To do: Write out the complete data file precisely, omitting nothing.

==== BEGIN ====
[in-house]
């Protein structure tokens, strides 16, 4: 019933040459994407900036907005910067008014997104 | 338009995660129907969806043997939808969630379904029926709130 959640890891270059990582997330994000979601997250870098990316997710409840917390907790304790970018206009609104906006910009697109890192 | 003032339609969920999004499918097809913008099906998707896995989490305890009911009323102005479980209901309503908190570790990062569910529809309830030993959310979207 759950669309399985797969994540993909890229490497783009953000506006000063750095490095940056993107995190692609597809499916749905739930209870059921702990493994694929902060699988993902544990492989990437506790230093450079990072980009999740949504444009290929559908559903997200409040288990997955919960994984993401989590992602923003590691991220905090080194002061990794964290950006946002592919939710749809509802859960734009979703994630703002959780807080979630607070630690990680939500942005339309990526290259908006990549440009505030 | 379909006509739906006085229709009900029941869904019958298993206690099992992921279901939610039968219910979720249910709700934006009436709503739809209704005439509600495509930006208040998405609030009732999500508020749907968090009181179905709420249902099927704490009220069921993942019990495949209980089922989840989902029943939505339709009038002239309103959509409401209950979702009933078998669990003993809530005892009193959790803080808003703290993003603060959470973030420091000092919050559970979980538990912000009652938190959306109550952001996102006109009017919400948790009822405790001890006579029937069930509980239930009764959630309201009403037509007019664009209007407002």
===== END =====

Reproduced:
[in-house]
């Protein structure tokens, strides 16, 4: 019933040459994407900036907005910067008014997104 | 338009995660129907969806043997939808969630379904029926709130 959640890891270059990582997330994000979601997250870098990316997710409840917390907790304790970018206009609104906006910009697109890192 | 003032339609969920999004499918097809913008099906998707896995989490305890009911009323102005479980209901309503908190570790990062569910529809309830030993959310979207 759950669309399985797969994540993909890229490497783009953000506006000063750095490095940056993107995190692609597809499916749905739930209870059921702990493994694929902060699988993902544990492989990437506790230093450079990072980009999740949504444009290929559908559903997200409040288990997955919960994984993401989590992602923003590691991220905090080194002061990794964290950006946002592919939710749809509802859960734009979703994630703002959780807080979630607070630690990680939500942005339309990526290259908006990549440009505030 | 379909006509739906006085229709009900029941869904019958298993206690099992992921279901939610039968219910979720249910709700934006009436709503739809209704005439509600495509930006208040998405609030009732999500508020749907968090009181179905709420249902099927704490009220069921993942019990495949209980089922989840989902029943939505339709009038002239309103959509409401209950979702009933078998669990003993809530005892009193959790803080808003703290993003603060959470973030420091000092919050559970979980538990912000009652938190959306109550952001996102006109009017919400948790009822405790001890006579029937069930509980239930009764959630309201009403037509007019664009209007407002």